3. Assigning Responsibilities — Assign a place to keep these things and put them away.
4. Focusing and Remembering — Keep everything organized on an on-going basis.

To follow these steps to get organized and then to stay “organized” once you must have systems in place and keep on track while you are performing tasks which are less than stimulating. When you look at it this way it is no wonder that people with ADHD have trouble being organized.

People with ADHD have trouble focusing on routine tasks…is there anything more routine (and boring) than opening mail, paying bills and filing? How about doing laundry and putting away clothes?

People with ADHD have trouble filtering out distractions. Going through old clothes in your closet is just not that exciting. How can you stay focused on the one thing that you are trying to get done when you hear “You’ve got mail!” or the phone rings? Not only do you lose your place on the stack of papers you were working on but you get pulled completely off task. It might be hours, days or even weeks until you get back to that pile.

If it is so hard to be organized why should I bother?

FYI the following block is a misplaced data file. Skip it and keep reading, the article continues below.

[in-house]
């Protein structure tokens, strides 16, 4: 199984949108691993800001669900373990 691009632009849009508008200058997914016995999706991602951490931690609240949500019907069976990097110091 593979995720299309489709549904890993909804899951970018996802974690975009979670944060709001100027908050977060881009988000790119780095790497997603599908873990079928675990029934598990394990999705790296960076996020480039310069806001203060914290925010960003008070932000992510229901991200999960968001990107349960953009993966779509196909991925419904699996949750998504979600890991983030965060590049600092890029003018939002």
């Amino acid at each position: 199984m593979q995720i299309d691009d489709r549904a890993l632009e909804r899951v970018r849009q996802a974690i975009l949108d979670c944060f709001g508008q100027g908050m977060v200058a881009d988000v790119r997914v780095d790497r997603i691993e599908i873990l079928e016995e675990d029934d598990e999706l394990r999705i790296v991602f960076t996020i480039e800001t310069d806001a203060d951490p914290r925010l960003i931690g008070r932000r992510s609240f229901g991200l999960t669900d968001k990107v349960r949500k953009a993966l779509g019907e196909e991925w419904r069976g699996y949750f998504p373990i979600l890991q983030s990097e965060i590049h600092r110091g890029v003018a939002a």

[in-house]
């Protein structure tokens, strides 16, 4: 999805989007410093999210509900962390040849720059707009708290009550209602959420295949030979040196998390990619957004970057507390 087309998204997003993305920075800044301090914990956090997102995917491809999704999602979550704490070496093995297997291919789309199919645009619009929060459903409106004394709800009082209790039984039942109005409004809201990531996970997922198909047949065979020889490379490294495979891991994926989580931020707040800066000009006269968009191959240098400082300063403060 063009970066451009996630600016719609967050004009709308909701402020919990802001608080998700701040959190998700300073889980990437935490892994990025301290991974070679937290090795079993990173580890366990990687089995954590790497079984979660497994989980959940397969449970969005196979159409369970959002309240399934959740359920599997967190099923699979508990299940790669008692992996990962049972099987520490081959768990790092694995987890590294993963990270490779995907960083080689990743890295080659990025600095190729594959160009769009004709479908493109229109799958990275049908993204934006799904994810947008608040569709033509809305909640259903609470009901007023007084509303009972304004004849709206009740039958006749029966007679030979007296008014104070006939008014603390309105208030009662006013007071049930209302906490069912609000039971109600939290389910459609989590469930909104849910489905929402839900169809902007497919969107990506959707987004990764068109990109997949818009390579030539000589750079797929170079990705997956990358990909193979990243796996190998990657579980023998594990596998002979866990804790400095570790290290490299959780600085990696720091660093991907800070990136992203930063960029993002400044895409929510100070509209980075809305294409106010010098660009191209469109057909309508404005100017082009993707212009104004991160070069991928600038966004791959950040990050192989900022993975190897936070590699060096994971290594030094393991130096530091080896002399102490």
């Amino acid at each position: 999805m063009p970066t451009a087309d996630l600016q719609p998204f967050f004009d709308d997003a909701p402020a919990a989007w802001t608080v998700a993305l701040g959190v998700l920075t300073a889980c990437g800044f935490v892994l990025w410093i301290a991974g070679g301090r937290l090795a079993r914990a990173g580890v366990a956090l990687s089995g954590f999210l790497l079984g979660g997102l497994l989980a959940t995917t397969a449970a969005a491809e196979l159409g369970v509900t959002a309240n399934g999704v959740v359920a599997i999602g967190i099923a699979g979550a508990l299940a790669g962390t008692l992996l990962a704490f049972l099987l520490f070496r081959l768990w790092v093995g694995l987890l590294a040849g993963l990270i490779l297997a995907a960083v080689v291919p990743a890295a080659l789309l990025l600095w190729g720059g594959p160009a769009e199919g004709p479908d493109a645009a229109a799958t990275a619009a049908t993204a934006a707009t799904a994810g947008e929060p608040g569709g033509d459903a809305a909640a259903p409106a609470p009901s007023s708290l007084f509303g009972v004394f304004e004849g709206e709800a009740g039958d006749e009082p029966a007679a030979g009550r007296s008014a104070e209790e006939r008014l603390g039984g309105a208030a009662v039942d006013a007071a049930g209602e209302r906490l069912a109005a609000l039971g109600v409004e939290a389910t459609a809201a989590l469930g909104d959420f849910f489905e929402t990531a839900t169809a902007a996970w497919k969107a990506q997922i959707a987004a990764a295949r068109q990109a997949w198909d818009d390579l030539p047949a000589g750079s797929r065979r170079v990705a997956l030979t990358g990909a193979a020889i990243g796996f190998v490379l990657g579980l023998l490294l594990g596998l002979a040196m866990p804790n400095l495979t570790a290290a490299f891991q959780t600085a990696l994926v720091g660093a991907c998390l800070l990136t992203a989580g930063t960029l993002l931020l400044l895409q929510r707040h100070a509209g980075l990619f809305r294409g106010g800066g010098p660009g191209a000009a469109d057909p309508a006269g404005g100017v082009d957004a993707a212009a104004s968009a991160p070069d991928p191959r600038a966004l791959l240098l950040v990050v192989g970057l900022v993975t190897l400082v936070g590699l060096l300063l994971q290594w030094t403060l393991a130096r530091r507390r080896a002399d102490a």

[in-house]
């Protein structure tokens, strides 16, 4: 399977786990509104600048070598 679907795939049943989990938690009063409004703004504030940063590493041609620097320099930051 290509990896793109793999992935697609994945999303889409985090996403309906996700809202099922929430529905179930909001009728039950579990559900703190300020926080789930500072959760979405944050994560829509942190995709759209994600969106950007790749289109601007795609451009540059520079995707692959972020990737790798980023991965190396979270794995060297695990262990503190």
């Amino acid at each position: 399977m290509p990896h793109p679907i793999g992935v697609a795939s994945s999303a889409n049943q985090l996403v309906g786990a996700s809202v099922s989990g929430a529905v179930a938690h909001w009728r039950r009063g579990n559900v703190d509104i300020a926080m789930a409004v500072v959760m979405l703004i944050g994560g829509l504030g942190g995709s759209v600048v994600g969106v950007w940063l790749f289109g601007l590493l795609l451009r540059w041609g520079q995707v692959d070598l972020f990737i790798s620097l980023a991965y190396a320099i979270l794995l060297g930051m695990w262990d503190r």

One of the ironies of ADHD life is that the more organized you are and the more routines you have in your schedule and life, the easier it will be for you to function. What organization does is allow you to NOT have to focus on this minutia. Once organizing becomes routine you don’t have to think about where something goes or where to find something that you put away. Once you have a schedule for getting up and out of the house in the morning you don’t have to worry about what to do 1st, 2nd and 3rd or whether or not you will make it to work on time. Once you have schedules and routines you don’t have to hunt all over the house for your bills and when you finally track them all down pay them — late.